Scientists Find That Half The Deaths Brought About By Cancer Could Actually Be Avoided


Statistics show that around 4.45 million cancer deaths that happen each year were actually preventable if certain measures had been taken. Smoking, drinking too much alcohol, and suffering from obesity are actually the main causes behind these preventable cancer deaths. This was seen in a new global study recently made.

This global study is a new one, and the only one right now. It found that almost 1 in 2 cancer deaths, which is around 4.45 million each year, is brought about by several risk factors that are actually preventable. The list of factors include smoking, high body mass index (BMI), and high alcohol intake.

Cancer is actually the second leading cause of death all over the world, with heart disease topping the list. This study looked into a variety of factors on a global scale. The authors talk about their discovery in detail in an article published on August 20 in The Lancet.

“This study illustrates that the burden of cancer remains an important public health challenge that is growing in magnitude around the world. Smoking continues to be the leading risk factor for cancer globally, with other substantial contributors to cancer burden varying,” said Christopher Murray, MD, DPhil, in a statement recently made.  He is co-senior author of the study as well as IHME director.

It’s crucial that the links found between preventable risk factors and cancer is finally getting the study it badly needs, said Suneel Kamath, MD. He is a medical oncologist at Cleveland Clinic in Ohio. However, it must be noted that he was not involved in this study. “Technically, smoking is still the biggest cause of cancer and cancer-related death in the United States, but since that has been so well described, I think highlighting obesity and overweight is even more important,” he stated.

Cancer Deaths Brought about by Preventable Risk Factors Increased 20 Percent in the Last 10 Years

The researchers utilized data available in the 2019 Global Burden of Disease study by The Lancet. Right now, this research is the most comprehensive there is as they focused on the impact of diseases around the world. What the investigators did was examine how 34 different behavioral, metabolic, environmental like pollution and climate change, and occupational (job-related) risk factors were contributive to the deaths and ill health from the 23 cancer types.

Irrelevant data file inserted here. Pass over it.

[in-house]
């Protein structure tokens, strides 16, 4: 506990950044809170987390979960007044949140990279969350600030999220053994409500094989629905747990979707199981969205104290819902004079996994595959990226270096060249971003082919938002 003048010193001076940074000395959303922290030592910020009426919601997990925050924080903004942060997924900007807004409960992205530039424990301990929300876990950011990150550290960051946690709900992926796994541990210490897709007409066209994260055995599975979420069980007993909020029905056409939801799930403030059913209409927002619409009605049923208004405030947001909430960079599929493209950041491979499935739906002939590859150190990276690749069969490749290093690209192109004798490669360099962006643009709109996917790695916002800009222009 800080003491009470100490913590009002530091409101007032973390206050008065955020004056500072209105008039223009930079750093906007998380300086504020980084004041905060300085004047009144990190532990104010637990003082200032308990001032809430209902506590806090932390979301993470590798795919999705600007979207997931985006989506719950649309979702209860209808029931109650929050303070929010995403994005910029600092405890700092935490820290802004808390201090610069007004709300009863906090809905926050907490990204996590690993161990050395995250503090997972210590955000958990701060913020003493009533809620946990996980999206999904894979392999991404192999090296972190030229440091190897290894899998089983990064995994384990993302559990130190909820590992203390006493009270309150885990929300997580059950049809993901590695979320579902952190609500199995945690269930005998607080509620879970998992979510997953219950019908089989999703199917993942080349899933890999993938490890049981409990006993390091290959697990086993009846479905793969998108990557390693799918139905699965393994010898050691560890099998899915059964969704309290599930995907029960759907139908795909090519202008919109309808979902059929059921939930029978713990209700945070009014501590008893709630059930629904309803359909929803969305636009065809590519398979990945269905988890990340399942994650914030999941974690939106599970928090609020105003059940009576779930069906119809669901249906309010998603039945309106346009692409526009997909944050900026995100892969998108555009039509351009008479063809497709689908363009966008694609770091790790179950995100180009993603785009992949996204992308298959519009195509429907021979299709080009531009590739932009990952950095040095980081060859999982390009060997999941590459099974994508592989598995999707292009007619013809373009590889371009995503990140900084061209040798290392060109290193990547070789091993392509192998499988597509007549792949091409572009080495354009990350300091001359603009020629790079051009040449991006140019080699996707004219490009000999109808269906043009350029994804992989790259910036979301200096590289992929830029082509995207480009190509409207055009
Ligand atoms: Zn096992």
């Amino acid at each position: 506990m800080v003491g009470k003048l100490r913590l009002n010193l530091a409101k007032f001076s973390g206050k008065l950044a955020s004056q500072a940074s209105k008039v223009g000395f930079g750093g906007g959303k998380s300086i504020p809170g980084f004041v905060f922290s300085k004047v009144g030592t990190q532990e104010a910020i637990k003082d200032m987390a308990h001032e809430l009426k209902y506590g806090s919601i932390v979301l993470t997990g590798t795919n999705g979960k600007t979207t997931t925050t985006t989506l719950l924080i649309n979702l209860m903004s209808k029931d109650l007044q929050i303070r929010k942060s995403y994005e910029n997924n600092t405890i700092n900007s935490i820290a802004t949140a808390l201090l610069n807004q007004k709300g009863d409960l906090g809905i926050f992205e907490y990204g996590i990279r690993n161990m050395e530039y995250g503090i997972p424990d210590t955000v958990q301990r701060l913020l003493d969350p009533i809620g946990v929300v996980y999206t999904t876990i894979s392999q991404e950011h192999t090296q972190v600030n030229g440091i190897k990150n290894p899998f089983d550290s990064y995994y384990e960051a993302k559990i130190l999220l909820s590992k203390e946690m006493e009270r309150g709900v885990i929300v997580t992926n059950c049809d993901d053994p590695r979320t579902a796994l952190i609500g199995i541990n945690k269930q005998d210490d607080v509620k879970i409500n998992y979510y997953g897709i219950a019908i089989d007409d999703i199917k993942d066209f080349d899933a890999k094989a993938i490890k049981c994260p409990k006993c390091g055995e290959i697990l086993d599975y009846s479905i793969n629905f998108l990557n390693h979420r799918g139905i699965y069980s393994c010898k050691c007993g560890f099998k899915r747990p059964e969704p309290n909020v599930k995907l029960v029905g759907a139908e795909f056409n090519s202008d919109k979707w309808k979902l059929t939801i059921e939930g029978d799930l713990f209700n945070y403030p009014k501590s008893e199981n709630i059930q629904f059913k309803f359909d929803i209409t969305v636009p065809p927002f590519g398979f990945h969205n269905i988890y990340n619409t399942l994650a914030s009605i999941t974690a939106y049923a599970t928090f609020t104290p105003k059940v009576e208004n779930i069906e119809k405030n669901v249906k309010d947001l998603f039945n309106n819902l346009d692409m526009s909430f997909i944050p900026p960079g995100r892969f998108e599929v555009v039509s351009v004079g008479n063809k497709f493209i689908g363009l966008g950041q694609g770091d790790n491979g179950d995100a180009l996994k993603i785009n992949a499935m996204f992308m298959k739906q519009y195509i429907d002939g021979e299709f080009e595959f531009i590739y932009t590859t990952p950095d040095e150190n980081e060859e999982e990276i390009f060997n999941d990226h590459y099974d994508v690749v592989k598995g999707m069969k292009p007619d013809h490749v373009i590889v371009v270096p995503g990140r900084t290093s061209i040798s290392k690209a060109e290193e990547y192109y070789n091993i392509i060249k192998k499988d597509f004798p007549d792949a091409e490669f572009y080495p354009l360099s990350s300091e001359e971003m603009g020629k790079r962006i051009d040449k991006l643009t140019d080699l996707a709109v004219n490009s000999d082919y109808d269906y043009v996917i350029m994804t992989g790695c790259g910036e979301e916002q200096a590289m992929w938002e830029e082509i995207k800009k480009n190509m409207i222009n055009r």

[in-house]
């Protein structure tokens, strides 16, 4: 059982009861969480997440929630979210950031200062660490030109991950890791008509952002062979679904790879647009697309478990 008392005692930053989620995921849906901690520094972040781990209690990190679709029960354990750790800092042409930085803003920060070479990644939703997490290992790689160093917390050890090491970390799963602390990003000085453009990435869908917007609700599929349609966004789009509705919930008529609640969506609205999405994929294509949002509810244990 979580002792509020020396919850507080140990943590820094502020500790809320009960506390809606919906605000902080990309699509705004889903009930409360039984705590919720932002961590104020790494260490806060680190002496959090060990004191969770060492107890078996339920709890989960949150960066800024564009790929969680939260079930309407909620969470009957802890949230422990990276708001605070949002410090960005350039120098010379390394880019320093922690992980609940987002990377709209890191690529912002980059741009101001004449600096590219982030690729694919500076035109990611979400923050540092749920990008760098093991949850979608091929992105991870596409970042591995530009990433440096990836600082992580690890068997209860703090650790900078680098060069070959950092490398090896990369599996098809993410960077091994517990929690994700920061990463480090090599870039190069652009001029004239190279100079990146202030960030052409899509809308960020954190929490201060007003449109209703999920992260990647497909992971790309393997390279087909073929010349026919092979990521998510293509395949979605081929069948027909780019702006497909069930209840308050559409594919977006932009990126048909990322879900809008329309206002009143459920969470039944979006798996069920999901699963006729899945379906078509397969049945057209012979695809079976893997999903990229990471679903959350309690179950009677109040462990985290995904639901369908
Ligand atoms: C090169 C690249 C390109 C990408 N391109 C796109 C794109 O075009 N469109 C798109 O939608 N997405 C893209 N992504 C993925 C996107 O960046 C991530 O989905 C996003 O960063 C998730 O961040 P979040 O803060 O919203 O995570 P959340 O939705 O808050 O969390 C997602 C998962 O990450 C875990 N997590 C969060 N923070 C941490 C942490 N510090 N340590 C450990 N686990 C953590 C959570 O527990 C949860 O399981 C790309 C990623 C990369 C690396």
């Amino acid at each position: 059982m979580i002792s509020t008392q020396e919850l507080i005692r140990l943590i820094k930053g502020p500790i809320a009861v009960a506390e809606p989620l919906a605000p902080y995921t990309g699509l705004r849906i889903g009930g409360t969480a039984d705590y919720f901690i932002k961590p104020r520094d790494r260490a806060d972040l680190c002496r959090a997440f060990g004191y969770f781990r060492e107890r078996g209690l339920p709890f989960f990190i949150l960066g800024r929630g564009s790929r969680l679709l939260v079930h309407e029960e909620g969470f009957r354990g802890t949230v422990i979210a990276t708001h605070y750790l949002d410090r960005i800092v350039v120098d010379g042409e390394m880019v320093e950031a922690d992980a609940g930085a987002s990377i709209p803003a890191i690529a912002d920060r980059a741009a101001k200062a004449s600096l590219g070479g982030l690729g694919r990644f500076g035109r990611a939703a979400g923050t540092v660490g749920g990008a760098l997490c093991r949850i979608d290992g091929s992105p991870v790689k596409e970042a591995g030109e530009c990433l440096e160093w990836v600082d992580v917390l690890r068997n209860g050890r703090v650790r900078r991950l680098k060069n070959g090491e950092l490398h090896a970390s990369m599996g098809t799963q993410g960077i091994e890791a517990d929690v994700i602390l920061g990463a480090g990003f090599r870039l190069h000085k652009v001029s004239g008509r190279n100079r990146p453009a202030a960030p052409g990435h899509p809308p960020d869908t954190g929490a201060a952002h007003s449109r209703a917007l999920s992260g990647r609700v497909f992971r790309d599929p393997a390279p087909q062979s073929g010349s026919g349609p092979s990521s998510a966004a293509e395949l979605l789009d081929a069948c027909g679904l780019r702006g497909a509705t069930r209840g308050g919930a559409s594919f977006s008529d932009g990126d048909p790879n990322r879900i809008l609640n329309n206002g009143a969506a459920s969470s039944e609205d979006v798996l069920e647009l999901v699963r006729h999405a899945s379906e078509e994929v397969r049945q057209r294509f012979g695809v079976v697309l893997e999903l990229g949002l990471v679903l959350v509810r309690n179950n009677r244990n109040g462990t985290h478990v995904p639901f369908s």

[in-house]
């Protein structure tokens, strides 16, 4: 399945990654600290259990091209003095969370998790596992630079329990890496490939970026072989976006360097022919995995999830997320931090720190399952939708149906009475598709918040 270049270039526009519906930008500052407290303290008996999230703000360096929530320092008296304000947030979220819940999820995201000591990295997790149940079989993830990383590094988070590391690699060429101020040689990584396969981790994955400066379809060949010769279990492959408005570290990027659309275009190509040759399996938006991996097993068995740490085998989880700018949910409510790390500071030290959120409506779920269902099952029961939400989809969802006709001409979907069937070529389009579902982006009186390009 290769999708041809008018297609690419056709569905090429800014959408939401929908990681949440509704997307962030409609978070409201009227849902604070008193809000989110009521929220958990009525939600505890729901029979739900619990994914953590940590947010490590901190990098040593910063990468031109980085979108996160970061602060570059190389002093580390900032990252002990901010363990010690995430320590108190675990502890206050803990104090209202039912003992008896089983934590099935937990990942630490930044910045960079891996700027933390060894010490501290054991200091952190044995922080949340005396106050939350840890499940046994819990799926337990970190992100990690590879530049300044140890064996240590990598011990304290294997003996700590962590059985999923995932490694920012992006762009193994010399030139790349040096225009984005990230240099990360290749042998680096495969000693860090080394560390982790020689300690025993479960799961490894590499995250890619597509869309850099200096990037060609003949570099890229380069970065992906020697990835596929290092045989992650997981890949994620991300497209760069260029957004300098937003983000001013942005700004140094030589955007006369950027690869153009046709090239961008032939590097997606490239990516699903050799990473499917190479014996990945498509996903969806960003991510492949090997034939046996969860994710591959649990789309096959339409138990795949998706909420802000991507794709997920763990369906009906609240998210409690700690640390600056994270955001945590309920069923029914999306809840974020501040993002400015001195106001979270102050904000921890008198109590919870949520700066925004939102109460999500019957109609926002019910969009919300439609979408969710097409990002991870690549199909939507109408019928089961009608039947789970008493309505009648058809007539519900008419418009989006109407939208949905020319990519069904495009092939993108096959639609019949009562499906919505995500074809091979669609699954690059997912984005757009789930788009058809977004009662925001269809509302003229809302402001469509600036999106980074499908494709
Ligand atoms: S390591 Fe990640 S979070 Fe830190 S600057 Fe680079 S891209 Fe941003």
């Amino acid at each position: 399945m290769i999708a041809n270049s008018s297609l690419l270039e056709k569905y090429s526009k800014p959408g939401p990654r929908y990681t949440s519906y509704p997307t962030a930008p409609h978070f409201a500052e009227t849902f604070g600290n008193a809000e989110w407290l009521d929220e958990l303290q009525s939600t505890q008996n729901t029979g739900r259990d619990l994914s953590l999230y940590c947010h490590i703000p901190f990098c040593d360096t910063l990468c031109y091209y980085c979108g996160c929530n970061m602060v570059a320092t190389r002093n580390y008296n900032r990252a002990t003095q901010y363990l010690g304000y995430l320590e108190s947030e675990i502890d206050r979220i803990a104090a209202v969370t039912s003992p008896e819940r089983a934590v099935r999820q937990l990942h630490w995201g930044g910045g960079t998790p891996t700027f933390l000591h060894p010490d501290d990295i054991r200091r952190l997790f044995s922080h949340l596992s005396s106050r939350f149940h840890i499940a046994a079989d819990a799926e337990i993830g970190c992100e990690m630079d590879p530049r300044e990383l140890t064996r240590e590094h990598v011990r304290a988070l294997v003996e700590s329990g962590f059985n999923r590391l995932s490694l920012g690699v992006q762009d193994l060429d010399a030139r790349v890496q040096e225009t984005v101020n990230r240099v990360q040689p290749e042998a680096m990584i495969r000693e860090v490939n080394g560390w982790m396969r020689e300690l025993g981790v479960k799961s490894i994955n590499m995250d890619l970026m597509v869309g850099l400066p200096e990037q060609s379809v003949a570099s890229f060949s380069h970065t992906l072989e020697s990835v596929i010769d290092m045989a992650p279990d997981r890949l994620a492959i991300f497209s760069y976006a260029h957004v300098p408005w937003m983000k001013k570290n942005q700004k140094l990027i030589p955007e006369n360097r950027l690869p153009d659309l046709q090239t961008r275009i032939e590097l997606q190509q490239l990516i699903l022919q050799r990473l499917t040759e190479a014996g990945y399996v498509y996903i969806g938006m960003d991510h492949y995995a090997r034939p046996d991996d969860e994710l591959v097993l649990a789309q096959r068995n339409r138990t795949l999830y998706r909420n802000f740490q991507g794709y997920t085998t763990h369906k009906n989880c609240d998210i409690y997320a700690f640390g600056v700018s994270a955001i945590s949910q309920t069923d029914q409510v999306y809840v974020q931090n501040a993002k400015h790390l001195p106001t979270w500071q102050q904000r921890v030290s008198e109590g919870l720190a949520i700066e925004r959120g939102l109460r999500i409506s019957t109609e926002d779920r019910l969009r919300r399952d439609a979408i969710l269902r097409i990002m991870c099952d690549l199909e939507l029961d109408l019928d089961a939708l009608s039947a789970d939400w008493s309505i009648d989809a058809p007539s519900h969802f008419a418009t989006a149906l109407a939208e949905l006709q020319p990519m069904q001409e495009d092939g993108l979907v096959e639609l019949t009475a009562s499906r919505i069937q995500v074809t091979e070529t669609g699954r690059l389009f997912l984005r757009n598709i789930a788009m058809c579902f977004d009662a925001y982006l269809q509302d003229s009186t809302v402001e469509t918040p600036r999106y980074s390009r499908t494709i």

The researchers also made estimates on the changes in cancer burden between the years 2010 and 2019 that were brought about by risk factors. They based the findings on mortality and disability-adjusted life years (DALYs), which is a measure of years of life lost to death and years lived with that certain disability.

The researchers found that between 2010 and 2019, cancer deaths due because of certain risk factors went up by 20.4 percent all over the world. This meant an increase from 3.7 million to 4.45 million. Poor health due because of cancer rose by 16.8 percent over the same period of time. This meant that the numbers rose from 89.9 million to 105 million DALYs.

Cancer Deaths Because of Preventable Risk Factors Were Higher in Wealthier Nations

In 2019, risk-attributable cancer deaths all over the world happened in a disproportionate manner. The incidents happened more in wealthier countries. These places saw a 26.5 percent increase in the cancer deaths. It also must be noted that they only accounted for 13.1 percent of the global population count.

The five regions that had the high cancer death rates because of risk factors were the following: Central Europe, East Asia, high-income North America, Southern Latin America, and Western Europe.

Smoking Remains the Top Risk Factor for Cancer Deaths All Over the World